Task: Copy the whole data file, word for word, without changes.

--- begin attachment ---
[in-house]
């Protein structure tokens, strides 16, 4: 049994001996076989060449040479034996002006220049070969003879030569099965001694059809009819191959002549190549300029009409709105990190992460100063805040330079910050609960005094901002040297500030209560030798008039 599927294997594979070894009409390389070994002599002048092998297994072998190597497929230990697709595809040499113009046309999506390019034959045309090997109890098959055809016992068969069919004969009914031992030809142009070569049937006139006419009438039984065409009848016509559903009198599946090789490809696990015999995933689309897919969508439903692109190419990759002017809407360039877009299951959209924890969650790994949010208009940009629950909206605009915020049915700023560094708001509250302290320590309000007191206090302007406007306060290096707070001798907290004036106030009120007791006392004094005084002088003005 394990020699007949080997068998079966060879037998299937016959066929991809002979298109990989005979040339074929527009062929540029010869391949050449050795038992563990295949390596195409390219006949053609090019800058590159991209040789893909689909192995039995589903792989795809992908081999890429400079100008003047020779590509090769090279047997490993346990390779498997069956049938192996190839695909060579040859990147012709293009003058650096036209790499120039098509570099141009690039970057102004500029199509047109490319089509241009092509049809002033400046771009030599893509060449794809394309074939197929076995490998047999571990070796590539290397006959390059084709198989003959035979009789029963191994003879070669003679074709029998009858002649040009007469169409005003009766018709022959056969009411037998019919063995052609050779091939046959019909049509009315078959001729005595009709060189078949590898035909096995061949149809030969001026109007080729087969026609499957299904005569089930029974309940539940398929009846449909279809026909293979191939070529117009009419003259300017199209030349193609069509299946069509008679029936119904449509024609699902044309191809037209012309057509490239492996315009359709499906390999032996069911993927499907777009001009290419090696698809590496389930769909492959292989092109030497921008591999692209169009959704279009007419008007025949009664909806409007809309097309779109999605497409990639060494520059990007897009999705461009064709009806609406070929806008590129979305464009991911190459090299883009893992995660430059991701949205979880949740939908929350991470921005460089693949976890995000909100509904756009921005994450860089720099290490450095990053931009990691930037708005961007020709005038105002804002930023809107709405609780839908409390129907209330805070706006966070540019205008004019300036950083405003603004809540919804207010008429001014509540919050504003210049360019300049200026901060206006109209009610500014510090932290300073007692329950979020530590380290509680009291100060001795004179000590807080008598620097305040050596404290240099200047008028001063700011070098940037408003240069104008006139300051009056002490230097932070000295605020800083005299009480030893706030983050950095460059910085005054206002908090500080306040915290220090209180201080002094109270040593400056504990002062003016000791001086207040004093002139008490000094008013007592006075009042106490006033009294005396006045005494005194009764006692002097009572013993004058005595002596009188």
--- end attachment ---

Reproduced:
[in-house]
């Protein structure tokens, strides 16, 4: 049994001996076989060449040479034996002006220049070969003879030569099965001694059809009819191959002549190549300029009409709105990190992460100063805040330079910050609960005094901002040297500030209560030798008039 599927294997594979070894009409390389070994002599002048092998297994072998190597497929230990697709595809040499113009046309999506390019034959045309090997109890098959055809016992068969069919004969009914031992030809142009070569049937006139006419009438039984065409009848016509559903009198599946090789490809696990015999995933689309897919969508439903692109190419990759002017809407360039877009299951959209924890969650790994949010208009940009629950909206605009915020049915700023560094708001509250302290320590309000007191206090302007406007306060290096707070001798907290004036106030009120007791006392004094005084002088003005 394990020699007949080997068998079966060879037998299937016959066929991809002979298109990989005979040339074929527009062929540029010869391949050449050795038992563990295949390596195409390219006949053609090019800058590159991209040789893909689909192995039995589903792989795809992908081999890429400079100008003047020779590509090769090279047997490993346990390779498997069956049938192996190839695909060579040859990147012709293009003058650096036209790499120039098509570099141009690039970057102004500029199509047109490319089509241009092509049809002033400046771009030599893509060449794809394309074939197929076995490998047999571990070796590539290397006959390059084709198989003959035979009789029963191994003879070669003679074709029998009858002649040009007469169409005003009766018709022959056969009411037998019919063995052609050779091939046959019909049509009315078959001729005595009709060189078949590898035909096995061949149809030969001026109007080729087969026609499957299904005569089930029974309940539940398929009846449909279809026909293979191939070529117009009419003259300017199209030349193609069509299946069509008679029936119904449509024609699902044309191809037209012309057509490239492996315009359709499906390999032996069911993927499907777009001009290419090696698809590496389930769909492959292989092109030497921008591999692209169009959704279009007419008007025949009664909806409007809309097309779109999605497409990639060494520059990007897009999705461009064709009806609406070929806008590129979305464009991911190459090299883009893992995660430059991701949205979880949740939908929350991470921005460089693949976890995000909100509904756009921005994450860089720099290490450095990053931009990691930037708005961007020709005038105002804002930023809107709405609780839908409390129907209330805070706006966070540019205008004019300036950083405003603004809540919804207010008429001014509540919050504003210049360019300049200026901060206006109209009610500014510090932290300073007692329950979020530590380290509680009291100060001795004179000590807080008598620097305040050596404290240099200047008028001063700011070098940037408003240069104008006139300051009056002490230097932070000295605020800083005299009480030893706030983050950095460059910085005054206002908090500080306040915290220090209180201080002094109270040593400056504990002062003016000791001086207040004093002139008490000094008013007592006075009042106490006033009294005396006045005494005194009764006692002097009572013993004058005595002596009188």